Bottled Water is the Same as Milk

Published on: 12:50PM Jul 01, 2008

Sitting at the breakfast table Monday with the Washington Post, I read with great interest this article about how the bottled water business is trying to gin up more sales by finding new qualities to ascribe to its products – particularly in comparison to tap water, which is free, and in some cases, also the source of the water that ends up in popular bottled water brands.  This quote in particular caught my eye:

But empirical tests have repeatedly shown that they are generally the same. In blind taste tests, many people who swear they can differentiate between bottled-water brands and tap water fail to spot the differences, and studies have shown that both are fine to drink, and both occasionally can have quality problems.

Experts who study bottled water as a cultural phenomenon say differences between the two are largely marketing inventions.

As I poured some milk over my cereal, I though the exact same description could be made in comparing the marketing of organic milk vs. conventional milk – the latter of which, while not free and coming out of our kitchen tap, fetches about half the premium price of certified organic milk.


The reason this story resonated with me is because we’ve seen a great deal of marketing claims about organic dairy products that, in essence, use absence claims that assert the products’ desirabilties based on what they do not have.  The Unholy Trinity, as I call them, are hormones, pesticides and antibiotics. 


While it’s true that the national organic program doesn’t allow dairy farmers to use such products in the production of their milk, at the end of the day, there are no substantial compositional differences in organic vs. conventional milk.  Hormones?  All milk has trace amounts.  Pesticides?  Same there.  If you look hard enough, you’ll find evidence of decades-old use of DDT in most animal foods.  Antibiotics?  Every tanker of milk, organic and regular, is tested for antibiotics, and no milk can be sold if it tests positive.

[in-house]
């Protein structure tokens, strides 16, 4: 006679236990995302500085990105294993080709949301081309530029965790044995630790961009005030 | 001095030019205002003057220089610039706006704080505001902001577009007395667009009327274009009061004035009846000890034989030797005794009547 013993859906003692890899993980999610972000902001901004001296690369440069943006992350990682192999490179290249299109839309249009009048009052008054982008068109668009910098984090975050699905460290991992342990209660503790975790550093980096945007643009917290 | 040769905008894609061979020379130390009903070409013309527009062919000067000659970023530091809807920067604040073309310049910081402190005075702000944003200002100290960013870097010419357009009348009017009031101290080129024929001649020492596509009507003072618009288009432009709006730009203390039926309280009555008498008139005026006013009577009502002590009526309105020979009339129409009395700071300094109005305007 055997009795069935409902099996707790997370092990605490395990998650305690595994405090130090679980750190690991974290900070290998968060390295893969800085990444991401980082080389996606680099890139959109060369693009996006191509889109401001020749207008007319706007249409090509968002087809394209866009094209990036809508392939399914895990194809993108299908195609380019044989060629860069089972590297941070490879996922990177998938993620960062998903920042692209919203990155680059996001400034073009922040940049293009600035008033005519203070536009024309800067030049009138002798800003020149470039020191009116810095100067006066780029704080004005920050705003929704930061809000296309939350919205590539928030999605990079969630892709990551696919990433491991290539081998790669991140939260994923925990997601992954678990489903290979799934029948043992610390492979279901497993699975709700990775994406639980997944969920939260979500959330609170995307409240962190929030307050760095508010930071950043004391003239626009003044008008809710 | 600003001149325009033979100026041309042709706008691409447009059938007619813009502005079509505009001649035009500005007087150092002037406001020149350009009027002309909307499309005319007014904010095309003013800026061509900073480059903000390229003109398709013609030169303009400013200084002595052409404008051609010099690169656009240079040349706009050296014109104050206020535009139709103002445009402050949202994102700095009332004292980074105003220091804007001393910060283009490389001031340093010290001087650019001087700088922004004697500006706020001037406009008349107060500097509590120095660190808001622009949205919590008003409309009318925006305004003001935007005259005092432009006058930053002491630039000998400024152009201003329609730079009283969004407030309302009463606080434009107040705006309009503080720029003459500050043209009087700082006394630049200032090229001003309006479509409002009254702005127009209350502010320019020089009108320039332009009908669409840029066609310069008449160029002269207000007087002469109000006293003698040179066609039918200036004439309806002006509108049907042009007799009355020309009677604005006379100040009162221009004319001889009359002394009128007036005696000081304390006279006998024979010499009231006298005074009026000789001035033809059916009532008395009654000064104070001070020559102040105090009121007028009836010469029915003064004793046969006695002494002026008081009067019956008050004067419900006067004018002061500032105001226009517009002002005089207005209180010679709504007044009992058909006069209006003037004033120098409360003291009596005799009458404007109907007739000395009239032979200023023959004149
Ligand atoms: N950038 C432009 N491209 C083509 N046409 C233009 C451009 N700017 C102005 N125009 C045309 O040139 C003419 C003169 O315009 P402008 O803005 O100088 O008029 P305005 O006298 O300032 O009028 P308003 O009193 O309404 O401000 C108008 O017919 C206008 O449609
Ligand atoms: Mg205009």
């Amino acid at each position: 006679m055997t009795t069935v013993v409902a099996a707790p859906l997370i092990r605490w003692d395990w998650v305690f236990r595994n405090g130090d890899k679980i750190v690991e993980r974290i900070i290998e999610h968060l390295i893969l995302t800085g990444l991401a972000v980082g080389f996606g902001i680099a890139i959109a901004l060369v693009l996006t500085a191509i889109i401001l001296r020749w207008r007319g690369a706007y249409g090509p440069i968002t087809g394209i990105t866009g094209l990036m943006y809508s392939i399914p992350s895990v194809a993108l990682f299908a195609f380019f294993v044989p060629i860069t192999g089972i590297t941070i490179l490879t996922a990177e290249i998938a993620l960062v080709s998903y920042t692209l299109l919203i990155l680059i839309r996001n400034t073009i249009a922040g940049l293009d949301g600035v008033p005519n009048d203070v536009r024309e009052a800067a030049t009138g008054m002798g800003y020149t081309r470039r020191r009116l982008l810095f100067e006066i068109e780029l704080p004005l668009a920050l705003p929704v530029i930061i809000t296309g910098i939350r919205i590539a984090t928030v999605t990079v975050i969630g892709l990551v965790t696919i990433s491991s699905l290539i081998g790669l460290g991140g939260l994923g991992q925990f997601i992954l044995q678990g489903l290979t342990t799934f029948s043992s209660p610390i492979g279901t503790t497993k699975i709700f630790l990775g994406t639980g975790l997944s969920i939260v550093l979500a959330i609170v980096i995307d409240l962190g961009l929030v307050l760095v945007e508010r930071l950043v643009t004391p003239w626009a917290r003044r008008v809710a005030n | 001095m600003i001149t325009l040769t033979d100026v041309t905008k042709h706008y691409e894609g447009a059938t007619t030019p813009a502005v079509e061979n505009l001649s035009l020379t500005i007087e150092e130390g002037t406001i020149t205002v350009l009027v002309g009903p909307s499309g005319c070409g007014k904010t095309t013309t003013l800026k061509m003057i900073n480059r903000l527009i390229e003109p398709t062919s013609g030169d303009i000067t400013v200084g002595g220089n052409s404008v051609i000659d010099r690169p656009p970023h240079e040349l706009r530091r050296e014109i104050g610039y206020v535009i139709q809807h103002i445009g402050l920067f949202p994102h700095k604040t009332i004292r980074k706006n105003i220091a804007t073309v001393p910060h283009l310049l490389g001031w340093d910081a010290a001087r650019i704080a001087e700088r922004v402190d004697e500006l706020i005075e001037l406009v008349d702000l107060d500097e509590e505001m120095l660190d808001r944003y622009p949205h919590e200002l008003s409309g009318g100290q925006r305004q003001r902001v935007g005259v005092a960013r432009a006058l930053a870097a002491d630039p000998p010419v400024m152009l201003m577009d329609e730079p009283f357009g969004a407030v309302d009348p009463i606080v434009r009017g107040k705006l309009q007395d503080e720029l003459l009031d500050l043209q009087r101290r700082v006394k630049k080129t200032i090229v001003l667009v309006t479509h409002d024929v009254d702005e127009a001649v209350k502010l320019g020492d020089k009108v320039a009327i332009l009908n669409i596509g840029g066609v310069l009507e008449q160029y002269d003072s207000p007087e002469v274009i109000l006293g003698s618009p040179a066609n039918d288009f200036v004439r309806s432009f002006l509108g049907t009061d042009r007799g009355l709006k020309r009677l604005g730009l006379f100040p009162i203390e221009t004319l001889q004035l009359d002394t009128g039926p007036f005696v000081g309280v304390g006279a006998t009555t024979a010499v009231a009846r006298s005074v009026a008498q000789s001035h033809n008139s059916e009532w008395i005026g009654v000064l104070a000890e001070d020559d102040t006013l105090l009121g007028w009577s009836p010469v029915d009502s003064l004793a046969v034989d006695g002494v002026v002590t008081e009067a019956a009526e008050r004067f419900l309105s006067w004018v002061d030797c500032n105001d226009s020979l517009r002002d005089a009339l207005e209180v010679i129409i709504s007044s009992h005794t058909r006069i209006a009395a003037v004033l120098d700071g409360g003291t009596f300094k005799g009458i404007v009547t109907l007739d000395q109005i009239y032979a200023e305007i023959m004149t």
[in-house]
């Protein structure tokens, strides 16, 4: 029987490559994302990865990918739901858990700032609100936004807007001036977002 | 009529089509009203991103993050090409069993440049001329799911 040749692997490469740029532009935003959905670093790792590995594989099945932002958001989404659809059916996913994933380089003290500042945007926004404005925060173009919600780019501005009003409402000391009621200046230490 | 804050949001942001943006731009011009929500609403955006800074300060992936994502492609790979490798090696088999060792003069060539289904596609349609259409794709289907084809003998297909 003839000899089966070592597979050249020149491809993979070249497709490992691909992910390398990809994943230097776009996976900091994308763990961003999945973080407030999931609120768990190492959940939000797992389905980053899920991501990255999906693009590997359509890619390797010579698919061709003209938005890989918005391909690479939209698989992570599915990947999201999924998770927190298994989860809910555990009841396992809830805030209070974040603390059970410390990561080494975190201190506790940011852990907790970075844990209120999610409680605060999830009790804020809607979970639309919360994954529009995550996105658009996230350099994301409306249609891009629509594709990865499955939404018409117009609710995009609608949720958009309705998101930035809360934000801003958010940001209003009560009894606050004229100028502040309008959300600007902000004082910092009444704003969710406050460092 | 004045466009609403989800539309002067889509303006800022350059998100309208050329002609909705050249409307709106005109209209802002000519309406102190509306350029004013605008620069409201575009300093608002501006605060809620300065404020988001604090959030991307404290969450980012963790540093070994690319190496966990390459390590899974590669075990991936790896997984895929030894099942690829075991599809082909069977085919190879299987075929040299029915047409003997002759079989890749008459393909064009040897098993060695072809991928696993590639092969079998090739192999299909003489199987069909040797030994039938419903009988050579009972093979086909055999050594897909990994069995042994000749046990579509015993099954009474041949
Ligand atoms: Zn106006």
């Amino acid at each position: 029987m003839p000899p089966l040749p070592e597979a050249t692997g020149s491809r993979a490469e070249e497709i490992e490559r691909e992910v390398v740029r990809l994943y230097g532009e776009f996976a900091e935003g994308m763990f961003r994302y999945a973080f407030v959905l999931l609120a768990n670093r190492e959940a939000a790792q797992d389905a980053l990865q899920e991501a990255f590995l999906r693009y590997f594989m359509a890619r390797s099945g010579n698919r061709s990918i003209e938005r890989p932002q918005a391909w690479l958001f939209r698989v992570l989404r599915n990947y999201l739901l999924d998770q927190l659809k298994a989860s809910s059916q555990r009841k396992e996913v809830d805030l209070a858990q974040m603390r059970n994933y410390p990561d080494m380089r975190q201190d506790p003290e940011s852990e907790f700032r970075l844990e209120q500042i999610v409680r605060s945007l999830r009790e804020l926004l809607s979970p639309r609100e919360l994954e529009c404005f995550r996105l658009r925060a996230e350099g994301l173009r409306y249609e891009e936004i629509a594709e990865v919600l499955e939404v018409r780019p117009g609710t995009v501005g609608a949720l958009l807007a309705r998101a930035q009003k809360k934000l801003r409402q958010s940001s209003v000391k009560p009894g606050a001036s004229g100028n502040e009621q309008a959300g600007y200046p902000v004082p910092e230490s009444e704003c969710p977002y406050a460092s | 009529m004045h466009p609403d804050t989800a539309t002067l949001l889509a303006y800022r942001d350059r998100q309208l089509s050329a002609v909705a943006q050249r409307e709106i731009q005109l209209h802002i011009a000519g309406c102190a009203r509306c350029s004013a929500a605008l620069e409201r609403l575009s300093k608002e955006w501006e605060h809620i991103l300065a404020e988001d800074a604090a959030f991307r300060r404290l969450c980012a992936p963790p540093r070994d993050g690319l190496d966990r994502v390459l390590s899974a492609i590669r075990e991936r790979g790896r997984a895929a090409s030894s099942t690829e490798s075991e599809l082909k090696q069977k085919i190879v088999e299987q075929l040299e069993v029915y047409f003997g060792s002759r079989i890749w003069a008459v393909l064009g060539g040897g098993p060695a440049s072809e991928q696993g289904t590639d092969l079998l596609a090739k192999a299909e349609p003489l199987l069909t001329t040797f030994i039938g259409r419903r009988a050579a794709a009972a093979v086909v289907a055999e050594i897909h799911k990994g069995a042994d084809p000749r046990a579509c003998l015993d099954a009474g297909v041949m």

So what’s interesting in the story about the bottled water biz is that some environmental groups are pressuring local mayors to dissuade people from patronizing bottled water at the expense of water coming from municipal taps.  Water is water, and while the plastic-packaged kind may be more convenient, it comes at a cost.


That’s basically what the overall dairy industry has been saying, with much less impact, in the past decade.  For people who don’t want milk produced using modern technologies that improve on-farm efficiencies, organic products are an alternative.  But the resulting product is nutritionally and compositionally no different, and certainly not safer,compared  to its conventional brethren.


Here’s another excerpt from the Post story toward that end:

The supply of clean drinking water across America and in many other countries is an underappreciated scientific and technological achievement that in many ways rivals putting a man on the moon. Trillions of dollars have been spent to get clean drinking water to people at virtually no cost.


You know, that’s also an accurate description of our system of modern milk production, where rigorous hygiene and sanitation requirements have made it a reliably safe, very nutritious, and relatively inexpensive product (usually cheaper, gallon for gallon, than bottled water itself, which has no nutrition at all!).


Alas, despite no evidence to the contrary, some people just don’t buy the facts.  Witness what a newsletter editor named Lisa Freeman reported on CNN last month: 

“Shoppers should splurge instead on USDA-certified organic meat, poultry and dairy products - free of antibiotics and toxins found in the conventional variety.”


I have no idea where she got the notion that there are toxins, or antibiotics, in the dairy supply, but this is an urban legend (or is it rural, if we’re talking  about farming?) that seems to perpetuate itself with no scientific proof at all.  Sounds a lot like the raw milk movement, come to think of it.


But perhaps this sober scrutiny of the rhetoric and reality of bottled water will eventually spill into the milk business as well.  I’ll drink to that.